Principal Orlando Taylor believed he was doing the right thing last week when he sent a letter home announcing to parents that Halloween celebrations will be banned this year at Inglewood Elementary School.
But Taylor underestimated how many parents in Towamencin Township, Pennsylvania are emotionally attached to the annual parties and parades featuring goblins, witches and ghosts. Outraged parents denounced the ban, calling it everything from ridiculous to un-American.
After the media got wind of the story, Taylor was transformed overnight from respectable school principal into the Grinch who stole Halloween.
Higher-ups in the school district scrambled to quell the controversy, announcing that Taylor had misstated the policy. It turns out that teachers are allowed to have Halloween parties, but school-wide Halloween events such as costume parades must be held before or after school.
Although the “Halloween banned” story turned out to be a bust, the media wouldn’t have to look hard to find many other districts that are moving away from Halloween-themed activities during the school day and either moving them to non-school hours or replacing them with “harvest festivals” without Halloween paraphernalia.
This trend to de-emphasize Halloween in elementary schools isn’t driven by fear of First Amendment lawsuits — or, at least, it shouldn’t be.
True, some images and symbols associated with “trick or treat” can be traced to ancient pagan and other religious practices. But Halloween in America has been so thoroughly secularized that no court in the land is likely to view school Halloween parties as an establishment of religion.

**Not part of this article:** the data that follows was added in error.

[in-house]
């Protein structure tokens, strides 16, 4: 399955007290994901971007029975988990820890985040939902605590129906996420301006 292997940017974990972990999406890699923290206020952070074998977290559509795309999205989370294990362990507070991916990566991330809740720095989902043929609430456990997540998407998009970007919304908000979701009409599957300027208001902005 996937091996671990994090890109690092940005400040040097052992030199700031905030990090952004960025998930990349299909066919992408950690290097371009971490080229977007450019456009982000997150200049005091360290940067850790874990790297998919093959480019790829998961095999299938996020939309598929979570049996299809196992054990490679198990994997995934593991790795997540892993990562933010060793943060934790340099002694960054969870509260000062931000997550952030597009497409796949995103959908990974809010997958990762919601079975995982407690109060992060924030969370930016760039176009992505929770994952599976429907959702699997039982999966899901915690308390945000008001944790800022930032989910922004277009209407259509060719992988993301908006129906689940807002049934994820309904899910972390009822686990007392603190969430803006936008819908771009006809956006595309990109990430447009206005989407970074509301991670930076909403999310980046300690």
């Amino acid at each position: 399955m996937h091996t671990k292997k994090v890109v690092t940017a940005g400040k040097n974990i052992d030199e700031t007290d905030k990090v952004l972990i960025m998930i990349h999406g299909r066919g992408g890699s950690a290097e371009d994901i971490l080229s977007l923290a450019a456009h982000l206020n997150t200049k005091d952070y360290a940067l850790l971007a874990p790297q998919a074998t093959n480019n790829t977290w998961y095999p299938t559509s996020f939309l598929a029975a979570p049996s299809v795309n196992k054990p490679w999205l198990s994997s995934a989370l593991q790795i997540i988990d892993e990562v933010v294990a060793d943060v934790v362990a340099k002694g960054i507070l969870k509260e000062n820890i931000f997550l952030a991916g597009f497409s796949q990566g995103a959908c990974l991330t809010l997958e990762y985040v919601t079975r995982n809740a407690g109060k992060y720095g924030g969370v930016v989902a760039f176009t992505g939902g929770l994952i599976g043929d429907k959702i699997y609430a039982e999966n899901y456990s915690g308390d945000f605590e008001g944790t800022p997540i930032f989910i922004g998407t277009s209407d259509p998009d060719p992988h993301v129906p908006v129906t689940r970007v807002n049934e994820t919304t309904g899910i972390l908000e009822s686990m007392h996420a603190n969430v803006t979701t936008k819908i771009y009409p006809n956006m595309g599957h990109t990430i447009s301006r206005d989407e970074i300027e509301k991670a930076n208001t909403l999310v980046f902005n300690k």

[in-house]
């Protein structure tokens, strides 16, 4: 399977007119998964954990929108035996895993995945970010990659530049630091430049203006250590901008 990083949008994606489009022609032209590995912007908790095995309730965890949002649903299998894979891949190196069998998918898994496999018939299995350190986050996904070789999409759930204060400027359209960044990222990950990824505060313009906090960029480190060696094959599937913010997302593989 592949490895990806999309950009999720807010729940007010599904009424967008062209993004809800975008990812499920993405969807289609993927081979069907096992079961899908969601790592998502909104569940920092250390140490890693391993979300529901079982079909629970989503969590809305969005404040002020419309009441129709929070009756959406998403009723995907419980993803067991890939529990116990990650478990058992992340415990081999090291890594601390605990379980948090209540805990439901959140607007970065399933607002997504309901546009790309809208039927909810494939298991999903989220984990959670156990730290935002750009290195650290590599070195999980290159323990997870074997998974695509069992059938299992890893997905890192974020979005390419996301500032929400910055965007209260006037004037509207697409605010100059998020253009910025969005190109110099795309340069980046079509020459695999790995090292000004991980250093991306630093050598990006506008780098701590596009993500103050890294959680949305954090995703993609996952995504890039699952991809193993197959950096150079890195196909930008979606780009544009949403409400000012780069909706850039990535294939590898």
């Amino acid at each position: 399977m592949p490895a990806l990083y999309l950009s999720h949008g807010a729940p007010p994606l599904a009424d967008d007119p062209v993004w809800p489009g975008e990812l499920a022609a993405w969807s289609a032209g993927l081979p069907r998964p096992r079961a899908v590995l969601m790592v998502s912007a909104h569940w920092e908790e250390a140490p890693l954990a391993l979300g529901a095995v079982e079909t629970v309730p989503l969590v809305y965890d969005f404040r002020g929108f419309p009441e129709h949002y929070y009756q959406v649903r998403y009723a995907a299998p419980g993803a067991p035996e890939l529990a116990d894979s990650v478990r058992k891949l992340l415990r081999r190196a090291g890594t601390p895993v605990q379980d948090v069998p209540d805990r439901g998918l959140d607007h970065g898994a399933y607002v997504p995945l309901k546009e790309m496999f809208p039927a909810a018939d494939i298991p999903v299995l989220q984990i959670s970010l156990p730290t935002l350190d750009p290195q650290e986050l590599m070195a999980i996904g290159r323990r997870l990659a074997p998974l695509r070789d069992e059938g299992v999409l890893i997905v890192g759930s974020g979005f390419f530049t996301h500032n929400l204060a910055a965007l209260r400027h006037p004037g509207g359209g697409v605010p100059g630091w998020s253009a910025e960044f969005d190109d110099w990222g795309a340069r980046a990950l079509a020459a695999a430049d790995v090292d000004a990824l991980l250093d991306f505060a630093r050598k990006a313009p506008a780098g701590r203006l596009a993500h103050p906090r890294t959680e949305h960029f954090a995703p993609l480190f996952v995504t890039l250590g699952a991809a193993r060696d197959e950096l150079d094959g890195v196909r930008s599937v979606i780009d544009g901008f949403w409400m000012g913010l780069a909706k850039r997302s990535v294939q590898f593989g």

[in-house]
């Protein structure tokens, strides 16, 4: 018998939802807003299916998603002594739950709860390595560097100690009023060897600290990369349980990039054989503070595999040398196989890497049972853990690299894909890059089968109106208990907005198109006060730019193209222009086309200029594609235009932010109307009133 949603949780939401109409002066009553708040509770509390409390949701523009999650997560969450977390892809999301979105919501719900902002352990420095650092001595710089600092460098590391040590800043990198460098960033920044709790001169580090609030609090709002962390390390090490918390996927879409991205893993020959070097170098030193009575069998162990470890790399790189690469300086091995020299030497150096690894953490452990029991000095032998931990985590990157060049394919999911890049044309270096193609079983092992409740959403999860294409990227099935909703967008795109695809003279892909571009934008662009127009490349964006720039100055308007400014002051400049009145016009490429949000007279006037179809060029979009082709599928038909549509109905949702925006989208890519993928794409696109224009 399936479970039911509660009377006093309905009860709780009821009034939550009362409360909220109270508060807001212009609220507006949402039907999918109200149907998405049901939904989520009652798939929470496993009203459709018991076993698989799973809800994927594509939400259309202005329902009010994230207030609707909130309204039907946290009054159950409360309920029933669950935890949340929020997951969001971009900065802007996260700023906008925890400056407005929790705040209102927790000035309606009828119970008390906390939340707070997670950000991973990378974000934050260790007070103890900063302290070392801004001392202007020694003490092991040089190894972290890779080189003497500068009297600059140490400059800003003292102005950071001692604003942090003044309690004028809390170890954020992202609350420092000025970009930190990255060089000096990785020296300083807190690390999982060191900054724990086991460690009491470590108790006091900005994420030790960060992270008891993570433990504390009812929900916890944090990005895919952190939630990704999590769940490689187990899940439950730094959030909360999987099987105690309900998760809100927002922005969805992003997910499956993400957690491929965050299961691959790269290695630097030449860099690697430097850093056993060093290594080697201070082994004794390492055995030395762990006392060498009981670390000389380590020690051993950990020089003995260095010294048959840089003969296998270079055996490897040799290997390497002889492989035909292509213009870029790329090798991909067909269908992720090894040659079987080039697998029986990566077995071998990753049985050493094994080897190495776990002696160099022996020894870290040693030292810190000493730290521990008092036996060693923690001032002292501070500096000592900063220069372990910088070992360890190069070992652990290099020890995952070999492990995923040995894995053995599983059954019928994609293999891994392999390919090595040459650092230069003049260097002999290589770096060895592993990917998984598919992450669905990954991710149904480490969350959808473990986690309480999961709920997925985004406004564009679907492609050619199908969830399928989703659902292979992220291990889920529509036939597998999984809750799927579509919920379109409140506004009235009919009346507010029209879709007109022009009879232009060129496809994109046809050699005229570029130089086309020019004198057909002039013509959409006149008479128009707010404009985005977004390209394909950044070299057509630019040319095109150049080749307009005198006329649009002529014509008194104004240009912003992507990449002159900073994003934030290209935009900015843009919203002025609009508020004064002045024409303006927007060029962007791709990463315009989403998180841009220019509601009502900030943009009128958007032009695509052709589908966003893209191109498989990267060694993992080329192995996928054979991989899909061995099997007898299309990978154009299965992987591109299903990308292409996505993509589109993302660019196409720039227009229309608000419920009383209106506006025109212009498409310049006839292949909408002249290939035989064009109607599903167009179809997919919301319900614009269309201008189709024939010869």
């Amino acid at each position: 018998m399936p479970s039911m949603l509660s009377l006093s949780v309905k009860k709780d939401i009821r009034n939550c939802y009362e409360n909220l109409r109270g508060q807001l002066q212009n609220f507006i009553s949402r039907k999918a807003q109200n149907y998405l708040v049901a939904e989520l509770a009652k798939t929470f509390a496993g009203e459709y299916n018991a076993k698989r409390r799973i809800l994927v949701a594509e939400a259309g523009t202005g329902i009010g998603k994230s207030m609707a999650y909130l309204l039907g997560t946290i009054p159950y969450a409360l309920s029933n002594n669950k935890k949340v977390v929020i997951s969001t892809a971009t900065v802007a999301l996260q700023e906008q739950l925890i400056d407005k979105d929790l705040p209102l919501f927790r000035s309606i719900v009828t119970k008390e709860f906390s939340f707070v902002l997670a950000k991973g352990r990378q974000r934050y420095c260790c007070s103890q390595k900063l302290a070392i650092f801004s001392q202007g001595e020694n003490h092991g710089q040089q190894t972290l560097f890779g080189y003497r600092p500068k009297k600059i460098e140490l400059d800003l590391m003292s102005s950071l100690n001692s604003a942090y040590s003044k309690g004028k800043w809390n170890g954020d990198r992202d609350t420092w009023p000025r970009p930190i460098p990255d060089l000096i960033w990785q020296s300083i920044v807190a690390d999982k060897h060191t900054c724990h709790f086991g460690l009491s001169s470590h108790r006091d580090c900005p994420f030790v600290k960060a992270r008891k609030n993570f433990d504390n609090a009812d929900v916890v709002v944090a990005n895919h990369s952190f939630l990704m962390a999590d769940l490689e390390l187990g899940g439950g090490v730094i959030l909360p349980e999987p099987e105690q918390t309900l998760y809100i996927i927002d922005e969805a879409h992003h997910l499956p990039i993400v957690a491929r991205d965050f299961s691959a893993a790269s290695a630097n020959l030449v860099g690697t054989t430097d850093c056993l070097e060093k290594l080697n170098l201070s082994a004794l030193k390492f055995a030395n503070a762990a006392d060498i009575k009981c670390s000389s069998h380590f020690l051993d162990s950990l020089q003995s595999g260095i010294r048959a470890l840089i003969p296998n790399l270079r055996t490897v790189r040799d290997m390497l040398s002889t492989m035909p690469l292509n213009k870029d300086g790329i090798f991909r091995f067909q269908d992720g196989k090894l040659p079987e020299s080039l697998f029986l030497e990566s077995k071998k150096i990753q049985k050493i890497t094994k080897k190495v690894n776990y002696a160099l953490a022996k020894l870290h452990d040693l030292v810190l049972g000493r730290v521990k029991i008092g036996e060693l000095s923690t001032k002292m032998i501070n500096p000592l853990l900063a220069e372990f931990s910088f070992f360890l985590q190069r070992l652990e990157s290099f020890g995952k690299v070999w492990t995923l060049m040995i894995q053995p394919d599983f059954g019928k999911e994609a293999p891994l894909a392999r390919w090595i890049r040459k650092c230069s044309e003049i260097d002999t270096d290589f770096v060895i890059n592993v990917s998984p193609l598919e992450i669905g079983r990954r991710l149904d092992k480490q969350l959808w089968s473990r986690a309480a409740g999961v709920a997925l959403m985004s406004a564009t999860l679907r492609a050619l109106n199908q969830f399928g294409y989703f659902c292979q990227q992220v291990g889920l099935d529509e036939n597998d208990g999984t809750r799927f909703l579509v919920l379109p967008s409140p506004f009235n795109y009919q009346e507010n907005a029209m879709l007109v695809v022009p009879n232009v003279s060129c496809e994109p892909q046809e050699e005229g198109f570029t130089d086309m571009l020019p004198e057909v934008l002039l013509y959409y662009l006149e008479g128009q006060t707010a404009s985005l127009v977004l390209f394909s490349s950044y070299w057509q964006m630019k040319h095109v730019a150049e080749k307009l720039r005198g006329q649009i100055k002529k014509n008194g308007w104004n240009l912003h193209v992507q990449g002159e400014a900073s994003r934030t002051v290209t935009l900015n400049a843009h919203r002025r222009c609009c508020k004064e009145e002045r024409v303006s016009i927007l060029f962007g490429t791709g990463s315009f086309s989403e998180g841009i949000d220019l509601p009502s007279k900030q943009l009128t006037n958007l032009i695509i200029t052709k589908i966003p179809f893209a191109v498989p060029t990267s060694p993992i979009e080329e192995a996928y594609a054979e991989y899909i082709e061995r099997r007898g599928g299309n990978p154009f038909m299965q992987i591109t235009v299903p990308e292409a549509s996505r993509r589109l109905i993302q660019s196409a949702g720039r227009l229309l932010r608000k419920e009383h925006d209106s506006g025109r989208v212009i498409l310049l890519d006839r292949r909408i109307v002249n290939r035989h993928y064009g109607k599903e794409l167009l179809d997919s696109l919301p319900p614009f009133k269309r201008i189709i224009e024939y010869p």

What’s actually pushing public schools to re-think Halloween is the recognition that growing numbers of Christian, Muslim and other religious parents are opting their kids out of Halloween celebrations at school. A judge may not see Halloween as “religious,” but many parents see activities involving images of witches, demons and ghosts as offensive to their faith.
Non-religious objections to Halloween are also gaining traction in some school districts. Many educators want to reclaim time lost to Halloween activities during the school day. Others worry that school parades and parties leave out poor families who can’t afford the increasingly elaborate costumes.
None of these objections matter much to Halloween enthusiasts, as the brouhaha in Pennsylvania illustrates. Their basic message seems to be “don’t spoil the fun for my kid.”
But when Halloween-themed lessons and activities are ubiquitous in classrooms for weeks at a time — which is the case in many elementary schools — it isn’t much fun for parents who are trying to avoid Halloween. Kids assigned to color the witches green, sing spooky songs and read about haunted houses can’t opt out without opting out of school for much of October.
Eliminating Halloween altogether, as Principal Taylor discovered, is too unpopular, unrealistic and counter-cultural to make sense for most school districts. But toning it down — as Taylor’s district is apparently trying to do — is a good idea. Pushing costume parades to after school hours, for example, makes them voluntary for families who want to participate.
If Halloween lessons and activities disappeared tomorrow from the October curriculum, little of educational value would be lost. On the contrary, less Halloween could mean more time to teach something that really matters.
Even better, dialing back Halloween during the school day would send a message of respect for the beliefs and values of many religious parents.
Yes, Halloween as currently celebrated in elementary school classrooms is constitutional. But just because it’s legal doesn’t make it right.
Charles C. Haynes is director of the Religious Freedom Center of the Newseum Institute in Washington, D.C. Web: religiousfreedomeducation.org. Email: firstname.lastname@example.org